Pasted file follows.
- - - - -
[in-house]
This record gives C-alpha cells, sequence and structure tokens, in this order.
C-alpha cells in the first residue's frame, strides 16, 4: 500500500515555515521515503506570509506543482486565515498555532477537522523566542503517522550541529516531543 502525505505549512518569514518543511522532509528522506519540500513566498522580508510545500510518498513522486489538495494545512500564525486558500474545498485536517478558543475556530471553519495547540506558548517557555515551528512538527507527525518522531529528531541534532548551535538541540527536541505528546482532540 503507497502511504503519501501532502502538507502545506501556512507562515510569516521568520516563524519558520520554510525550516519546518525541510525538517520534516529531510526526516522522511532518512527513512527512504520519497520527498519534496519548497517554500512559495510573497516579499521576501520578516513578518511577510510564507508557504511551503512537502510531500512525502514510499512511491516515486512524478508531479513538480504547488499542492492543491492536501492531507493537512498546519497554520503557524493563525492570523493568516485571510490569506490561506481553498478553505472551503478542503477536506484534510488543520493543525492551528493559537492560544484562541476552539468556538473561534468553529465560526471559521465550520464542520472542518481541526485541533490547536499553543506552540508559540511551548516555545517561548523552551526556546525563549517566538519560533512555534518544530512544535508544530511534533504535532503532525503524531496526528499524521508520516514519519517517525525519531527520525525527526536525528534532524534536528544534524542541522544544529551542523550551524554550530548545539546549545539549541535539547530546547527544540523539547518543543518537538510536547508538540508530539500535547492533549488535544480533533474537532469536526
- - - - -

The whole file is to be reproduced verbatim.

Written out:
[in-house]
This record gives C-alpha cells, sequence and structure tokens, in this order.
C-alpha cells in the first residue's frame, strides 16, 4: 500500500515555515521515503506570509506543482486565515498555532477537522523566542503517522550541529516531543 502525505505549512518569514518543511522532509528522506519540500513566498522580508510545500510518498513522486489538495494545512500564525486558500474545498485536517478558543475556530471553519495547540506558548517557555515551528512538527507527525518522531529528531541534532548551535538541540527536541505528546482532540 503507497502511504503519501501532502502538507502545506501556512507562515510569516521568520516563524519558520520554510525550516519546518525541510525538517520534516529531510526526516522522511532518512527513512527512504520519497520527498519534496519548497517554500512559495510573497516579499521576501520578516513578518511577510510564507508557504511551503512537502510531500512525502514510499512511491516515486512524478508531479513538480504547488499542492492543491492536501492531507493537512498546519497554520503557524493563525492570523493568516485571510490569506490561506481553498478553505472551503478542503477536506484534510488543520493543525492551528493559537492560544484562541476552539468556538473561534468553529465560526471559521465550520464542520472542518481541526485541533490547536499553543506552540508559540511551548516555545517561548523552551526556546525563549517566538519560533512555534518544530512544535508544530511534533504535532503532525503524531496526528499524521508520516514519519517517525525519531527520525525527526536525528534532524534536528544534524542541522544544529551542523550551524554550530548545539546549545539549541535539547530546547527544540523539547518543543518537538510536547508538540508530539500535547492533549488535544480533533474537532469536526